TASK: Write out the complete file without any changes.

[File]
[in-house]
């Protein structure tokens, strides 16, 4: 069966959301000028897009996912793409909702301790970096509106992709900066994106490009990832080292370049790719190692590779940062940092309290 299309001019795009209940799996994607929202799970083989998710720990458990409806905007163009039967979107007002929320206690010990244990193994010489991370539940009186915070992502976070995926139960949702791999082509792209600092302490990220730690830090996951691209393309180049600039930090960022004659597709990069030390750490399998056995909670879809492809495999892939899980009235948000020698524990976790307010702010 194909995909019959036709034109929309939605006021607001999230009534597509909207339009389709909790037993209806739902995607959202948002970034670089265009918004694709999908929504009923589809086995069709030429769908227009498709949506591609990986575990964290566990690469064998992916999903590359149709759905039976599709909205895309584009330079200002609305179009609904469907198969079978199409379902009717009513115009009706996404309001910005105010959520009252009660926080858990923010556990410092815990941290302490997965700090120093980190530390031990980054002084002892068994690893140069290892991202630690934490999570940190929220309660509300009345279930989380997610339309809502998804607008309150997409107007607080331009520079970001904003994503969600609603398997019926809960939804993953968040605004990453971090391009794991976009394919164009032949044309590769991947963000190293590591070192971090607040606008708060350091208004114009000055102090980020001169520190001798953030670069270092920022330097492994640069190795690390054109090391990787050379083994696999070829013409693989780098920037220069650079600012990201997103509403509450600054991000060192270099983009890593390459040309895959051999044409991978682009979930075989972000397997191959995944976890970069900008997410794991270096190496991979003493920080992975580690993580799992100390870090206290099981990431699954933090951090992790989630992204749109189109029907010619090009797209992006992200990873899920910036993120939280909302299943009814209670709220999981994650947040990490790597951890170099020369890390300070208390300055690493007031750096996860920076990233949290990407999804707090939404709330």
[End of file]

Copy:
[in-house]
């Protein structure tokens, strides 16, 4: 069966959301000028897009996912793409909702301790970096509106992709900066994106490009990832080292370049790719190692590779940062940092309290 299309001019795009209940799996994607929202799970083989998710720990458990409806905007163009039967979107007002929320206690010990244990193994010489991370539940009186915070992502976070995926139960949702791999082509792209600092302490990220730690830090996951691209393309180049600039930090960022004659597709990069030390750490399998056995909670879809492809495999892939899980009235948000020698524990976790307010702010 194909995909019959036709034109929309939605006021607001999230009534597509909207339009389709909790037993209806739902995607959202948002970034670089265009918004694709999908929504009923589809086995069709030429769908227009498709949506591609990986575990964290566990690469064998992916999903590359149709759905039976599709909205895309584009330079200002609305179009609904469907198969079978199409379902009717009513115009009706996404309001910005105010959520009252009660926080858990923010556990410092815990941290302490997965700090120093980190530390031990980054002084002892068994690893140069290892991202630690934490999570940190929220309660509300009345279930989380997610339309809502998804607008309150997409107007607080331009520079970001904003994503969600609603398997019926809960939804993953968040605004990453971090391009794991976009394919164009032949044309590769991947963000190293590591070192971090607040606008708060350091208004114009000055102090980020001169520190001798953030670069270092920022330097492994640069190795690390054109090391990787050379083994696999070829013409693989780098920037220069650079600012990201997103509403509450600054991000060192270099983009890593390459040309895959051999044409991978682009979930075989972000397997191959995944976890970069900008997410794991270096190496991979003493920080992975580690993580799992100390870090206290099981990431699954933090951090992790989630992204749109189109029907010619090009797209992006992200990873899920910036993120939280909302299943009814209670709220999981994650947040990490790597951890170099020369890390300070208390300055690493007031750096996860920076990233949290990407999804707090939404709330």